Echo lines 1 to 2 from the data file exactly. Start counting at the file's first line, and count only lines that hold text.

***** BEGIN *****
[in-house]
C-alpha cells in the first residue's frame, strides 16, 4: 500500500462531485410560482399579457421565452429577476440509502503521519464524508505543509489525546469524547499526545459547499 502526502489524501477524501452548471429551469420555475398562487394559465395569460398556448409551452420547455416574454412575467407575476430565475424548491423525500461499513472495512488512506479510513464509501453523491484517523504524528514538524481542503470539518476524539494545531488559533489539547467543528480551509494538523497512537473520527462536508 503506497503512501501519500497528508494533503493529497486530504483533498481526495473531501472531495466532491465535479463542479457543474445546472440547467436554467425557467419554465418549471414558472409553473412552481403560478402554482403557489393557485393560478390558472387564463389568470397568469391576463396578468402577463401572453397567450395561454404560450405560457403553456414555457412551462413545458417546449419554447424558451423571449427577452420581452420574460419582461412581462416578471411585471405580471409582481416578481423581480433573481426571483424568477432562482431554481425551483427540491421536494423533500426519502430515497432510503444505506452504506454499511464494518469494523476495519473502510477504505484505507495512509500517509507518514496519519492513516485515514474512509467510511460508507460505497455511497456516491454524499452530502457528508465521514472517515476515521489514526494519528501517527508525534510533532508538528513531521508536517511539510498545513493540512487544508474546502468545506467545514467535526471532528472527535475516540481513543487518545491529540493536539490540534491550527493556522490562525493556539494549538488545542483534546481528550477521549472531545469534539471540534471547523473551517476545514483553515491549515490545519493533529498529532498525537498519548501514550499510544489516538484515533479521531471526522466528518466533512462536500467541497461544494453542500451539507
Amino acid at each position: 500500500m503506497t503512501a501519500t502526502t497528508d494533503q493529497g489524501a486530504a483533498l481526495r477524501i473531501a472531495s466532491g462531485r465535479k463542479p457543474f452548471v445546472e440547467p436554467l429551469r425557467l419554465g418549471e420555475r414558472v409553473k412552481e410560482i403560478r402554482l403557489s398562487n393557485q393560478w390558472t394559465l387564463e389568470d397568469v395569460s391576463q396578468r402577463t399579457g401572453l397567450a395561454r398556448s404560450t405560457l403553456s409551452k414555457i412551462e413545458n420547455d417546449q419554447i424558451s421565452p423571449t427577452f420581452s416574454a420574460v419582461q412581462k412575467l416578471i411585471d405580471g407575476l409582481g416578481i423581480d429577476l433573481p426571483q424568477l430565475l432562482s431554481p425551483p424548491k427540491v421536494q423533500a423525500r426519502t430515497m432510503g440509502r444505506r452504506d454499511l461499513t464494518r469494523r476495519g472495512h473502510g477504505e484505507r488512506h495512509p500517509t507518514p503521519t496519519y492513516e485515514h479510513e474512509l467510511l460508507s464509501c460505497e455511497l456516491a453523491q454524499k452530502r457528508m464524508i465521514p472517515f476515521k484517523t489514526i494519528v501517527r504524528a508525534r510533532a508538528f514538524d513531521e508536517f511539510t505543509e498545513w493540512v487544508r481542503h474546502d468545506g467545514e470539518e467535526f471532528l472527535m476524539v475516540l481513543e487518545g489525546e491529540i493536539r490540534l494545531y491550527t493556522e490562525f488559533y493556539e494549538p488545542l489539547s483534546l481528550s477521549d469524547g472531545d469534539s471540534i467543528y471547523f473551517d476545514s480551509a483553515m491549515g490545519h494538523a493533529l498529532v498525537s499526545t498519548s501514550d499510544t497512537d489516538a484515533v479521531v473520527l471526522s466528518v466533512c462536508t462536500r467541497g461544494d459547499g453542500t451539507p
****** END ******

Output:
[in-house]
C-alpha cells in the first residue's frame, strides 16, 4: 500500500462531485410560482399579457421565452429577476440509502503521519464524508505543509489525546469524547499526545459547499 502526502489524501477524501452548471429551469420555475398562487394559465395569460398556448409551452420547455416574454412575467407575476430565475424548491423525500461499513472495512488512506479510513464509501453523491484517523504524528514538524481542503470539518476524539494545531488559533489539547467543528480551509494538523497512537473520527462536508 503506497503512501501519500497528508494533503493529497486530504483533498481526495473531501472531495466532491465535479463542479457543474445546472440547467436554467425557467419554465418549471414558472409553473412552481403560478402554482403557489393557485393560478390558472387564463389568470397568469391576463396578468402577463401572453397567450395561454404560450405560457403553456414555457412551462413545458417546449419554447424558451423571449427577452420581452420574460419582461412581462416578471411585471405580471409582481416578481423581480433573481426571483424568477432562482431554481425551483427540491421536494423533500426519502430515497432510503444505506452504506454499511464494518469494523476495519473502510477504505484505507495512509500517509507518514496519519492513516485515514474512509467510511460508507460505497455511497456516491454524499452530502457528508465521514472517515476515521489514526494519528501517527508525534510533532508538528513531521508536517511539510498545513493540512487544508474546502468545506467545514467535526471532528472527535475516540481513543487518545491529540493536539490540534491550527493556522490562525493556539494549538488545542483534546481528550477521549472531545469534539471540534471547523473551517476545514483553515491549515490545519493533529498529532498525537498519548501514550499510544489516538484515533479521531471526522466528518466533512462536500467541497461544494453542500451539507